AB: My grandmother bought me a copy of Pet Sematary when I was 12, because no one would take me to go see the movie. I was so disappointed! The book …? I wanted the movie. But then I started turning the pages of that paperback and I was thunderstruck. This guy King created a mesmerizing world, terrifying, heartbreaking … and all he had were words on a page. I loved the power of that. So I started writing my own scary tales in spiral notebooks. From that moment on, all I wanted to do was tell stories – putting them down on the page so they can become real for someone else.

RF: Where do you meet your characters? Are they more often versions of people you’ve known or more often figments from your own imagination?

AB: I meet a lot of them in my own head. There’s plenty of bad behavior in Brutal Youth, but if a character is doing something good or noble, that’s what I hope I would do in that situation. If they’re doing something cruel or selfish, it’s usually what I hope I wouldn’t do, but that’s still a part of me. There are three main kids: Davidek, who’s a nice guy, but just wants to keep his head down and stay out of trouble; Stein, who’s combative as hell, and ready to create trouble as long as it’s for a good cause; and Lorelei, who is desperate to be loved, but makes one too many bad choices to achieve that. Each one of them is a side of me. Even the priest, who was a real person, I can relate to his feeling of entitlement and arrogance and loneliness. This story is a battle royale between a lot of different parts of my psyche.

RF: As a senior staff writer at Entertainment Weekly, you cover a lot of ground. What’s a film/piece of music/artwork that you would most like your writing to emulate?

AB: I’m a huge fan of Jason Reitman’s filmmaking, and he has become a friend over the years. I love how he takes characters who should be completely unlikable – a tobacco lobbyist, a guy who fires people for a living, a self-destructive YA author – and makes you care for them, see the human beneath the façade. To me, those are the best characters – the ones you like in spite of themselves. Much more interesting than characters who are all good or all evil.

RF: When you were writing your book, what kept you up at night?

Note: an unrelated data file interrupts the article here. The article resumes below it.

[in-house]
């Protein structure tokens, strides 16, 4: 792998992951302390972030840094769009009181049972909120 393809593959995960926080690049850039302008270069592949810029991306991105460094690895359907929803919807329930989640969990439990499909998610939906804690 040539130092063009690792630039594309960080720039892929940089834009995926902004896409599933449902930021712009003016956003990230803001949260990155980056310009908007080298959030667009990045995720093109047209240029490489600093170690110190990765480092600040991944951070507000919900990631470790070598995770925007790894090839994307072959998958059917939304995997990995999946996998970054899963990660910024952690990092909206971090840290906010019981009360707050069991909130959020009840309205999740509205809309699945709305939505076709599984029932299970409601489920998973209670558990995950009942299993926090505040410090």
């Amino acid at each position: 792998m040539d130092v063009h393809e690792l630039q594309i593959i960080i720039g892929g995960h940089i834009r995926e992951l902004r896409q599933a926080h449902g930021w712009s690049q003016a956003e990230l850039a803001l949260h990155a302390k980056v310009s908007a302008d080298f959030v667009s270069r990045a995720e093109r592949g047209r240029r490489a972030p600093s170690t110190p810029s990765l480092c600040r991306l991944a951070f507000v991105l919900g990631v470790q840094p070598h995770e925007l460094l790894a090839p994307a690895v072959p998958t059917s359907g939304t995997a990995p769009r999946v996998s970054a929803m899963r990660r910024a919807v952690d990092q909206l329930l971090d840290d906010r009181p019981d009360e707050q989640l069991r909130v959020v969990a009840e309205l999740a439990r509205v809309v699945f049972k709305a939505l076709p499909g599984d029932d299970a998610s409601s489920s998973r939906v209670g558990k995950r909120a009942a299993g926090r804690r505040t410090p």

AB: The fear that this was a story no one would care about, that it wouldn’t connect with anyone. I imagine that’s what every writer fears: you’ve created a world, and no one wants to visit.

RF: ‘BRUTAL YOUTH’ is so much a coming of age story—the title in itself sums up perfectly the painful experience of adolescence. If you could give your younger self one piece of advice what would it be?

AB: Be braver. And be sneakier. There’s a lot of ways to live your way while making other people think you’re following orders.

RF: What’s your favorite scene from your book—or rather, what do you feel is the biggest revelation in it?

AB:I don’t want to spoil it! But the school principal, Sister Maria, is much like the main character, Davidek – she knows the status quo is broken, but doesn’t want to make waves. She’s too passive and weak-willed to do the right thing. Then something happens that she can’t ignore, and to protect one of the kids she has to fake a crime – some vandalism in the school bathroom. (This makes sense when you read it.) I loved putting a crowbar and a can of spray paint into this 60-something nun’s hands and sending her in to beat up the bathroom. It’s an absurd situation, which is fun to write, but I also loved that it was a character saving not only another person, but herself, too.

RF: What is your greatest fear as a writer?

AB: That I won’t get to do it again.

Pick up a copy of 'BRUTAL YOUTH' by Anthony Breznican in your favorite local bookstore today!

  • Brutal Youth: A Novel